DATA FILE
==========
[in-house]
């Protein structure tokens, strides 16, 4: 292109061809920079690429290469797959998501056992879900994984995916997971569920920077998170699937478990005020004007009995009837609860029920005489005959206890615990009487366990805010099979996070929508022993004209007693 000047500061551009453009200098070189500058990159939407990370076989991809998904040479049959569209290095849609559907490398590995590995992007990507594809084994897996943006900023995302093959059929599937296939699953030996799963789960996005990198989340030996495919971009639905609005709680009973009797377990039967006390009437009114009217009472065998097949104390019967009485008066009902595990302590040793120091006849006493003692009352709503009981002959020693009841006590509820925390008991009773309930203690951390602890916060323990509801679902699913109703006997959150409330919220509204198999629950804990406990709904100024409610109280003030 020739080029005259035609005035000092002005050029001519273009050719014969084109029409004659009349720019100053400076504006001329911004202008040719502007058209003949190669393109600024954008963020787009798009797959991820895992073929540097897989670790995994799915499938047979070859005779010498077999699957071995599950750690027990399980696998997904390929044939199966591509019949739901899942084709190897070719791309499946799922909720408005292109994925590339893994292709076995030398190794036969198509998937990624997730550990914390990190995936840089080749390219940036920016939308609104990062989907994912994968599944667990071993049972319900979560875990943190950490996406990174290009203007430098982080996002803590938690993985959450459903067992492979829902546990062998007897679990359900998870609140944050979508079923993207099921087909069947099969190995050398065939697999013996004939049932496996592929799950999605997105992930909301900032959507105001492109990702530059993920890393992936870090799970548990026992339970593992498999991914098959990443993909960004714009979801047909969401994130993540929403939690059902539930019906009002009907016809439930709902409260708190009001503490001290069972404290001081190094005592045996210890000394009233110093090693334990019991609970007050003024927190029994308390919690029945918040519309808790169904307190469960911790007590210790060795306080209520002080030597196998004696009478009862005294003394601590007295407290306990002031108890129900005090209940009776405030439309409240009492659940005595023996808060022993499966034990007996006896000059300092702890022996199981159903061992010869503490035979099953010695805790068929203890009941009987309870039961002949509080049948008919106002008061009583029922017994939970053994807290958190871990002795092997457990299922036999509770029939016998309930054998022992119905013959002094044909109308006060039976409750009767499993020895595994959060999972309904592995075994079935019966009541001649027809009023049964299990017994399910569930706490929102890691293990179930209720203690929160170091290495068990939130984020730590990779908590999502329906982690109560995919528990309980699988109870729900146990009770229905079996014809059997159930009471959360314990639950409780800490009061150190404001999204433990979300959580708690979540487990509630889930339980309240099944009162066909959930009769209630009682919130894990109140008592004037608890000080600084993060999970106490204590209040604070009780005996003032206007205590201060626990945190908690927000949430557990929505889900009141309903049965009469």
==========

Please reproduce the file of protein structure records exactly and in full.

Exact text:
[in-house]
């Protein structure tokens, strides 16, 4: 292109061809920079690429290469797959998501056992879900994984995916997971569920920077998170699937478990005020004007009995009837609860029920005489005959206890615990009487366990805010099979996070929508022993004209007693 000047500061551009453009200098070189500058990159939407990370076989991809998904040479049959569209290095849609559907490398590995590995992007990507594809084994897996943006900023995302093959059929599937296939699953030996799963789960996005990198989340030996495919971009639905609005709680009973009797377990039967006390009437009114009217009472065998097949104390019967009485008066009902595990302590040793120091006849006493003692009352709503009981002959020693009841006590509820925390008991009773309930203690951390602890916060323990509801679902699913109703006997959150409330919220509204198999629950804990406990709904100024409610109280003030 020739080029005259035609005035000092002005050029001519273009050719014969084109029409004659009349720019100053400076504006001329911004202008040719502007058209003949190669393109600024954008963020787009798009797959991820895992073929540097897989670790995994799915499938047979070859005779010498077999699957071995599950750690027990399980696998997904390929044939199966591509019949739901899942084709190897070719791309499946799922909720408005292109994925590339893994292709076995030398190794036969198509998937990624997730550990914390990190995936840089080749390219940036920016939308609104990062989907994912994968599944667990071993049972319900979560875990943190950490996406990174290009203007430098982080996002803590938690993985959450459903067992492979829902546990062998007897679990359900998870609140944050979508079923993207099921087909069947099969190995050398065939697999013996004939049932496996592929799950999605997105992930909301900032959507105001492109990702530059993920890393992936870090799970548990026992339970593992498999991914098959990443993909960004714009979801047909969401994130993540929403939690059902539930019906009002009907016809439930709902409260708190009001503490001290069972404290001081190094005592045996210890000394009233110093090693334990019991609970007050003024927190029994308390919690029945918040519309808790169904307190469960911790007590210790060795306080209520002080030597196998004696009478009862005294003394601590007295407290306990002031108890129900005090209940009776405030439309409240009492659940005595023996808060022993499966034990007996006896000059300092702890022996199981159903061992010869503490035979099953010695805790068929203890009941009987309870039961002949509080049948008919106002008061009583029922017994939970053994807290958190871990002795092997457990299922036999509770029939016998309930054998022992119905013959002094044909109308006060039976409750009767499993020895595994959060999972309904592995075994079935019966009541001649027809009023049964299990017994399910569930706490929102890691293990179930209720203690929160170091290495068990939130984020730590990779908590999502329906982690109560995919528990309980699988109870729900146990009770229905079996014809059997159930009471959360314990639950409780800490009061150190404001999204433990979300959580708690979540487990509630889930339980309240099944009162066909959930009769209630009682919130894990109140008592004037608890000080600084993060999970106490204590209040604070009780005996003032206007205590201060626990945190908690927000949430557990929505889900009141309903049965009469």